The Toronto Maple Leafs signed Victor Mete earlier this summer, and the fans did not go crazy.
The reason that Toronto Maple Leafs fans did not widely celebrate the acquisition of Victor Mete has way more to do with the team’s philosophy than the player himself.
The Leafs employ a “studs and duds” approach to the salary cap whereby they have committed to a large core of players and constantly change out cheap player (the duds) in search of guys who out-perform their contracts.
That means that every summer we all get eight or nine new players to learn about, most of whom won’t last longer than a cup of coffee.
But every once in a while, one of these guys turns into Michael Bunting or David Kampf, so they are worth knowing.
Toronto Maple Leafs and Victor Mete
The Leafs signed Mete to a one-year $750 K contract which, when it expires, will make him an RFA.
Born in 1998, the Woodbridge, Ontario native is a local kid who now potentially get the chance to suit-up for his hometown team. The diminutive Mete is only 5’9, and he shoots left. He was drafted in the 4th round by the Canadiens in 2016.
He played parts of four seasons with the Canadiens, then played the last two with the Habs.
In total he has played 236 NHL games, has 5 goals and 43 points.
Mete is the typical kind of prospect who gets lost in transition to the NHL: he’s talented without being an automatic star, and he’s small and pigeon holed as a “offensive defenseman” which severely limits his down-the-lineup opportunities.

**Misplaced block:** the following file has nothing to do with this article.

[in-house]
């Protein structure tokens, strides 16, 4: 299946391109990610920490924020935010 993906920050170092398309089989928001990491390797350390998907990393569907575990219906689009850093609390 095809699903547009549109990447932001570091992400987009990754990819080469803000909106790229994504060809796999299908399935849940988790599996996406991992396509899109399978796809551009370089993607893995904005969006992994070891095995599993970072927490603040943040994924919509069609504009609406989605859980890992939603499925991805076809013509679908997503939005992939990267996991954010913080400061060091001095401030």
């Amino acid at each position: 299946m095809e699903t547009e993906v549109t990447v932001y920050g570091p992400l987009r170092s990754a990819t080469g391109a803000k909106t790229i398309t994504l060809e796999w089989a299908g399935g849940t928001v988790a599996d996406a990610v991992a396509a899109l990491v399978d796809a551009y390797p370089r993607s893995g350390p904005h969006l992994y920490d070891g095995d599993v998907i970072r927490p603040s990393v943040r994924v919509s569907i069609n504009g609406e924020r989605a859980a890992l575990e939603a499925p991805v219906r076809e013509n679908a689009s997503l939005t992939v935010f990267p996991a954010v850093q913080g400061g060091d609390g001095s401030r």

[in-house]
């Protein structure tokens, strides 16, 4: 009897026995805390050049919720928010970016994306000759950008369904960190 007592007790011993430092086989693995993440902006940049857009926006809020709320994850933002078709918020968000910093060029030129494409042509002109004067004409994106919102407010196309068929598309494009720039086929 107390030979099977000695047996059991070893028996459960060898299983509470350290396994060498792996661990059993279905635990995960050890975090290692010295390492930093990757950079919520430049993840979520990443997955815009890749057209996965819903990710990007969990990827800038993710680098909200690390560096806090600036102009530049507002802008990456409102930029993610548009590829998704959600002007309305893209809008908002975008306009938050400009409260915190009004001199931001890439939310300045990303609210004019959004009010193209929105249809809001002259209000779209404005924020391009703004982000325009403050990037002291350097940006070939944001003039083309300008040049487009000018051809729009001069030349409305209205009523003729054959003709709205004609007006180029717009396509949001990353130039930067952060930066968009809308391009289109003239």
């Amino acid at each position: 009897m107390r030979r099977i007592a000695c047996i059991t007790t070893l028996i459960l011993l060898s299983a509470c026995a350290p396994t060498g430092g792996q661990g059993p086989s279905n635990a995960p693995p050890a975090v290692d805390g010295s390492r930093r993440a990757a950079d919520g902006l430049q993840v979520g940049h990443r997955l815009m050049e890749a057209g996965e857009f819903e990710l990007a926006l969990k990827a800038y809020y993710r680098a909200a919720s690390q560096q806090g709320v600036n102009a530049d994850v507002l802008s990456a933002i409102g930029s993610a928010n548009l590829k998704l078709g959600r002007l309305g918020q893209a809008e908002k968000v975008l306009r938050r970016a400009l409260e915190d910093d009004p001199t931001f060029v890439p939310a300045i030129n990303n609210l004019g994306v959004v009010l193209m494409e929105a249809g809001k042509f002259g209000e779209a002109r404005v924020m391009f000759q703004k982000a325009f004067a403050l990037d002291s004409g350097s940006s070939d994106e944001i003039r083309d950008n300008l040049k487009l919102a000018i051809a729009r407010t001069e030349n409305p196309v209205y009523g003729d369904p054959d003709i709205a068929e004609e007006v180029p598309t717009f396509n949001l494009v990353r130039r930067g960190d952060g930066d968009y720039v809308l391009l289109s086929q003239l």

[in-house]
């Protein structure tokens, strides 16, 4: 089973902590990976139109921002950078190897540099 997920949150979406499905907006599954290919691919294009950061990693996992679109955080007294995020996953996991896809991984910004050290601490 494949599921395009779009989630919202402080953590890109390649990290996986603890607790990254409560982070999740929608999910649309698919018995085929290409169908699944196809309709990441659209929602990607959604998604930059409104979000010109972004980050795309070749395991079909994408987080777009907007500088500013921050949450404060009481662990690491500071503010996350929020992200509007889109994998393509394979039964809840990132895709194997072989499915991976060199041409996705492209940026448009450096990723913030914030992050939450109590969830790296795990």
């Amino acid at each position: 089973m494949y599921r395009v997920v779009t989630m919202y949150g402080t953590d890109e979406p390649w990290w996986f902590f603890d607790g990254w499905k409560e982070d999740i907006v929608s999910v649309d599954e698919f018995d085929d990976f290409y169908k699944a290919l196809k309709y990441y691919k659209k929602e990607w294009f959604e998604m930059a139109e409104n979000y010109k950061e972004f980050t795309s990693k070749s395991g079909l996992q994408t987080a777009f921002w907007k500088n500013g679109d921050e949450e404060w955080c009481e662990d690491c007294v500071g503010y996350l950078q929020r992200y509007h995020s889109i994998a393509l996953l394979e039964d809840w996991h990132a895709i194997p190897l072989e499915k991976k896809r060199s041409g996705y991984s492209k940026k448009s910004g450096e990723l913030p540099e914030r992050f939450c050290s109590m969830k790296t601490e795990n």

He didn’t do enough with the opportunities he’s had, but players like him don’t tend to thrive in the kinds of roles they get forced to play in the NHL. For example, Mete has only ever seen extremely limited opportunities on an NHL power-play.
Reading several scouting reports, and looking at video highlights, he is a quick player, and everyone pretty much universal calls him a smart player. But he isn’t strong, and he isn’t ever going to be.
But when you read about his natural talent, and you look at his underlying stats (before getting to the absolutely horrible Senators, he always maintained at least a 50% CF, and VERY solid Expected Goals numbers).
Additionally, like TJ Brodie, he is a lefty who can play the right side.
Mete’s path to playing time in Toronto is complicated (they have nine NHL defenseman, to say nothing of Topi Niemela and Mikko Kokkonen) but he’s going to be among the best players in the AHL, and will likely eventually see some minutes due to the inevitable injuries that are bound to occur.
The Toronto Maple Leafs know he’s a longshot to be a major contributor, but they also know that if you play the numbers with enough of these guys, that you eventually get lucky.
There is no risk to this signing, and the potential of a decent reward. Mete could just turn out to the be defensive version of Michasel Bunting, though he probably won’t.